My connection to the earth didn’t end when I left to live in the US. On a recent trip to Yosemite National Park, we had two young guides. They had come to work in the park as students, one from Rhode Island, the other from Iowa, but both had stayed even after they no longer were in school because their love for the land and the forest was so deep. They felt they’d come “home.”

We smelled the bark of the trees—pine and cedarwood. “Mom! The bark does smell like butterscotch!” my daughter called out to me.

I inhaled the distinct sweet fragrance. We touched the trees. It felt wonderful to be together as a family, in nature, and in harmony. My system calmed down.

We sat by the stream and watched the water flow; we could have stayed there forever. Giant redwood trees towered above us; we were insignificant next to them. And they would still be there when we were gone, but in their presence, it felt sacred and wondrous to be alive.

Living in Harmony with Nature

Standing on a plateau in Yosemite, I suddenly remembered Teji’s story. My friend Teji was an avid mountaineer, and a doctor by profession. With this winning combination, he was often in demand by mountaineers who needed a doctor for their high-altitude climbs.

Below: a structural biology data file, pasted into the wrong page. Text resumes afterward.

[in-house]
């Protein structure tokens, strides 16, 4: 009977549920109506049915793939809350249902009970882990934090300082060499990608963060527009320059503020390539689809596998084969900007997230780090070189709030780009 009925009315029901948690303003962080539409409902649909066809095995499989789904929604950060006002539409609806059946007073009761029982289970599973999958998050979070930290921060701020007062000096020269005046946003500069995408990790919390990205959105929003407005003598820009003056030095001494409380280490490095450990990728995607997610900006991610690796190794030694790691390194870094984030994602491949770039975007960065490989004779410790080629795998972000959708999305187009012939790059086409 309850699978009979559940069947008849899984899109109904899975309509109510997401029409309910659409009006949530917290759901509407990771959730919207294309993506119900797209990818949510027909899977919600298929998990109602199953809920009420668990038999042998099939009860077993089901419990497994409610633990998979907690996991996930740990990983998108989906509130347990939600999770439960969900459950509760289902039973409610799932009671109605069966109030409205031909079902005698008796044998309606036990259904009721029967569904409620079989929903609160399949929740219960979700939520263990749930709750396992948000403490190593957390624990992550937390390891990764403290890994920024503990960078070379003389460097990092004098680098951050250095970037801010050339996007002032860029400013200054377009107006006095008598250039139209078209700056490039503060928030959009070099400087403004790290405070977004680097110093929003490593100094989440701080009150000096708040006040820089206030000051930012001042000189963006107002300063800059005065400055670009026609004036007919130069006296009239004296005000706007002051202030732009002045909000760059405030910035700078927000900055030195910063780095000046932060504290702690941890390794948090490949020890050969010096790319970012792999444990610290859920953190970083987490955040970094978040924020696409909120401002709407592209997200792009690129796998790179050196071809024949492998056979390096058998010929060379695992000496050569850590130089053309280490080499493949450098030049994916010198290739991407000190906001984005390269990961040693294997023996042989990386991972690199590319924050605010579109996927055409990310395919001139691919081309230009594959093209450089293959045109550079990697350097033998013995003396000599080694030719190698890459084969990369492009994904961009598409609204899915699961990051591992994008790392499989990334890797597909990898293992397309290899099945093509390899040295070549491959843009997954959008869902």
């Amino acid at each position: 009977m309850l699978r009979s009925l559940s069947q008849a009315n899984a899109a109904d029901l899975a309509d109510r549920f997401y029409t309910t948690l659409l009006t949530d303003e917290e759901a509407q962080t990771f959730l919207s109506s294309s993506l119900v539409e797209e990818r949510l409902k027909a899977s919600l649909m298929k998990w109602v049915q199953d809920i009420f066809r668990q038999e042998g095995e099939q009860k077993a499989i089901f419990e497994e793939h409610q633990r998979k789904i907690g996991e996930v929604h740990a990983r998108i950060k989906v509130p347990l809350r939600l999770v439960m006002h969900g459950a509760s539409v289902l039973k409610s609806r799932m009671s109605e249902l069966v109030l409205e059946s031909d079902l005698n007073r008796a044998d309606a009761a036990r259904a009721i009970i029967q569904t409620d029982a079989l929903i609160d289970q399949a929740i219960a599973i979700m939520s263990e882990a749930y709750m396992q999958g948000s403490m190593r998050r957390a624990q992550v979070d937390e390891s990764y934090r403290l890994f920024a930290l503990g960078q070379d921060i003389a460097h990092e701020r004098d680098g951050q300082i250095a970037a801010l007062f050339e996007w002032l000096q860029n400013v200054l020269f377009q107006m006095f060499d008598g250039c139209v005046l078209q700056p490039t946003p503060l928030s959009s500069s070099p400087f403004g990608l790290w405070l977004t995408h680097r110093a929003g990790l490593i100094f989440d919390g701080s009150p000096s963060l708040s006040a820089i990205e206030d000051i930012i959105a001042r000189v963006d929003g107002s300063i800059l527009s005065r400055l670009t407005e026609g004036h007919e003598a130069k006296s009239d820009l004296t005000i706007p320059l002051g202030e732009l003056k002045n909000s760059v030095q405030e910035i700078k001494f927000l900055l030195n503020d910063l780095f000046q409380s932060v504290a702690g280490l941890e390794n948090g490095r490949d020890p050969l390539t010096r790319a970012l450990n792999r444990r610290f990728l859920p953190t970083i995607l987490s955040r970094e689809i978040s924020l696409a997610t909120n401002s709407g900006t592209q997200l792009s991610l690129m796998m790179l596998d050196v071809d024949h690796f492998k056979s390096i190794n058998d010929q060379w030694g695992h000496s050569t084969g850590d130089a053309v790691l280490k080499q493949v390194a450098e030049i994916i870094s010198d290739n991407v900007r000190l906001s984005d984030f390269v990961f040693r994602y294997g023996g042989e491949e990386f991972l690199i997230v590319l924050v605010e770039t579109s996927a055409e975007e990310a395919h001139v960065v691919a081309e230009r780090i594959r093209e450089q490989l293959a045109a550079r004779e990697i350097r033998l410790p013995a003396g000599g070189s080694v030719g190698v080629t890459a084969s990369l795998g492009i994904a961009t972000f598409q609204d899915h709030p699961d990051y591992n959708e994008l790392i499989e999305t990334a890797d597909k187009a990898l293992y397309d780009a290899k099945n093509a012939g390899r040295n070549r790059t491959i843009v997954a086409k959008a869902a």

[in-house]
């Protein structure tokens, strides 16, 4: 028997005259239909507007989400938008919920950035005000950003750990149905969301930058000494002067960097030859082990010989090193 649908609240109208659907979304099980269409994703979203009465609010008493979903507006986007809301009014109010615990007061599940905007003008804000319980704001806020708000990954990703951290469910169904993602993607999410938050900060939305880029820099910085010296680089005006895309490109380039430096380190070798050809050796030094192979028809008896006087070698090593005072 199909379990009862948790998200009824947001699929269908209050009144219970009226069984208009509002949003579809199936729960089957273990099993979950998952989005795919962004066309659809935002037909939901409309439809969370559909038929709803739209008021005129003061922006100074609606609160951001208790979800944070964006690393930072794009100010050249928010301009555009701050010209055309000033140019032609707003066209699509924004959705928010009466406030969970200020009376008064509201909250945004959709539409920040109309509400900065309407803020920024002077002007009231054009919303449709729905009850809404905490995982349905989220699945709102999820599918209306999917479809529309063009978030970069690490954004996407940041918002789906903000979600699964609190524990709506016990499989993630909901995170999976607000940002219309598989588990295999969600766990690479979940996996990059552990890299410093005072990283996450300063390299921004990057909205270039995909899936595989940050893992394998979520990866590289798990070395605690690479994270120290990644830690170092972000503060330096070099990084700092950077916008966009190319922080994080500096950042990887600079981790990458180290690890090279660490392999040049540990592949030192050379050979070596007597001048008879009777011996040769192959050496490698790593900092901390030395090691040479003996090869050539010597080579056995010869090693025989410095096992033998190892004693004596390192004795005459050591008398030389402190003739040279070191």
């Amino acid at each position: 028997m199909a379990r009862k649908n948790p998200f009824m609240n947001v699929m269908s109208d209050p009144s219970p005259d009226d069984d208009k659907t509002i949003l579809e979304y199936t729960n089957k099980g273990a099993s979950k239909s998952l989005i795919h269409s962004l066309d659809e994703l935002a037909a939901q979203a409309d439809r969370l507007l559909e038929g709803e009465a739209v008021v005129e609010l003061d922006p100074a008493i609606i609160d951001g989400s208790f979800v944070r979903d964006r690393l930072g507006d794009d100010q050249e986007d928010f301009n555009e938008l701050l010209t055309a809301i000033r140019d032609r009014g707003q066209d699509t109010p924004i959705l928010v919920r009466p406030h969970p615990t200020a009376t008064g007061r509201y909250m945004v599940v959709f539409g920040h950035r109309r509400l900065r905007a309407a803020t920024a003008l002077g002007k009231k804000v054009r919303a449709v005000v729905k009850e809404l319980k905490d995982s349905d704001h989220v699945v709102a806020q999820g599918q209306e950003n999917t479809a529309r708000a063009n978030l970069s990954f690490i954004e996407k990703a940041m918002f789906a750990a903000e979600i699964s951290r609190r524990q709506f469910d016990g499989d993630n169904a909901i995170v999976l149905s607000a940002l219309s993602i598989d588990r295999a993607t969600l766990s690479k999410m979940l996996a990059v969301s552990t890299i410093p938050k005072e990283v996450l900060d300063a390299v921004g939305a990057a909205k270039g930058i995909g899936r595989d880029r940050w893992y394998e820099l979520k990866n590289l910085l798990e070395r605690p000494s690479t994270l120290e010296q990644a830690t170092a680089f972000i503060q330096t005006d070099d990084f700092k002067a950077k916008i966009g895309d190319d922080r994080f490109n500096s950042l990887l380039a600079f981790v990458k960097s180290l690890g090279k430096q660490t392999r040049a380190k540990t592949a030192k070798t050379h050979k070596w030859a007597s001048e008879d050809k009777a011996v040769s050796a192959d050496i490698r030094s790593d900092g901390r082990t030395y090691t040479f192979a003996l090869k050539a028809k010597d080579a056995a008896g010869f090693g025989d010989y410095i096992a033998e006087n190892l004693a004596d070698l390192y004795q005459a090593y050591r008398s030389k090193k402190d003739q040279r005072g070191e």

Many years ago, on one of these expeditions in the Himalayas, Teji and the men with whom he was climbing tied themselves to one another to cross a glacier. Weighed down by their equipment and clothes in those freezing temperatures, they had to walk very slowly to avoid the deadly crevasses.

In the distance, they could see something coming toward them. It couldn’t be an animal, not at this altitude. Thoughts of the yeti crossed Teji’s mind.

What could be moving toward them?

As it came closer, they saw it was a man. Clad in a loincloth, bare-chested and barefoot, he walked across the glacier, smiled at them, raised his hand in blessing, and continued walking.

“At that moment,” Teji told us later, “I felt the weight of everything I was carrying. My clothes, the pickax, and everything else.”

I have always been fascinated by this story. I knew that yogis are reputed to have lived in the mountains and forests of India for thousands of years. This was the first time I had heard of anyone I knew meeting an actual yogi, living lightly, one with the land, nourished by it, untouched by the heat and cold.

Nurturing and Protecting Us All